245 F2d 232 Thompson v. United States
245 F.2d 232
Lester J. THOMPSON, Appellant,
UNITED STATES of America, Appellee.
United States Court of Appeals Fifth Circuit.
June 20, 1957.
Virgil H. Shepard, Macon, Ga., for appellant.
Floyd M. Buford, Asst. U. S. Atty., Frank O. Evans, U. S. Atty., Macon, Ga., for appellee.
Before HUTCHESON, Chief Judge, and TUTTLE and CAMERON, Circuit Judges.
Convicted upon a charge of receiving and concealing a stolen motor vehicle, which was moving in interstate commerce, defendant has appealed. The case was tried without a single exception being taken to the introduction of the evidence or the charge of the court. There are three specifications of error.
The first is the general one which has lately become fashionable, especially where no objection was made or exception taken, that it was the duty of the judge to charge fully on the law of the case, that he did not do so, and that his failure so to do is manifest error requiring reversal, though neither objection nor exception was made below. While the principle invoked is sound enough in cases to which it applies, this is clearly not one of them.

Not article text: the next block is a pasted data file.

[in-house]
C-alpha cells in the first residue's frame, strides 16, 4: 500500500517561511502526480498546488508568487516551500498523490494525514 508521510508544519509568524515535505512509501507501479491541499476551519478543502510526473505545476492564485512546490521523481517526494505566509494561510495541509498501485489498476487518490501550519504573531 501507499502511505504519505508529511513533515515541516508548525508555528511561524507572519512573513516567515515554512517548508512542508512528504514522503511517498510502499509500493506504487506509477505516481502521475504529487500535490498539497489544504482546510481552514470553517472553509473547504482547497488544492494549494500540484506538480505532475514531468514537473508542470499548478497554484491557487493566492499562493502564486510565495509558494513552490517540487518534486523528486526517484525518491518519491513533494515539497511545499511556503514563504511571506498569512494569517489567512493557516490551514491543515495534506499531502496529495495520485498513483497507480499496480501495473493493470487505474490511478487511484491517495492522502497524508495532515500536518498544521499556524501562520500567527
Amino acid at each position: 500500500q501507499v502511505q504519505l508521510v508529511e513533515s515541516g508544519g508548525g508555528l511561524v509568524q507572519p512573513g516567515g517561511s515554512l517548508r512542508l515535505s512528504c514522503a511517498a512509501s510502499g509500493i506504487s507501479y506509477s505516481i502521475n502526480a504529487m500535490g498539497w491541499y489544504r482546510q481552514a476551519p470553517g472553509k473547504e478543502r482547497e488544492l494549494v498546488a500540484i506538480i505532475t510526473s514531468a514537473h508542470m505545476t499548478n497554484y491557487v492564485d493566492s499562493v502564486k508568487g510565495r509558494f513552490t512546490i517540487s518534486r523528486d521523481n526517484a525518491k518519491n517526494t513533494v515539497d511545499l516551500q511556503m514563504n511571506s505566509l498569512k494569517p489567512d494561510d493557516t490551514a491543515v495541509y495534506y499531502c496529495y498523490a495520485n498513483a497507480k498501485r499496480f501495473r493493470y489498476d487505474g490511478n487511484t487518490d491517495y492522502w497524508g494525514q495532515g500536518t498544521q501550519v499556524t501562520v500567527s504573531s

The second is that evidence of appellant's prior criminal record was admitted, and though not objected to, its admission is necessarily error. The only reference in the brief to this matter is at page 93 of the record, where nothing of the kind appears. On page 83, however it appears that, while on cross-examination defendant was asked if, and admitted that, he had been convicted in the City Court of Macon, Georgia, of the crime of soliciting for prostitution, no objection was made to the inquiry. Besides it was a crime involving moral turpitude, and its admission was not reversible error.
The third is that the evidence was insufficient to authorize the conviction. As no motion was made for acquittal, this presents nothing for review unless it is made to appear that the evidence is such as to show a manifest miscarriage of justice. The evidence here is quite to the contrary, and the judgment is affirmed.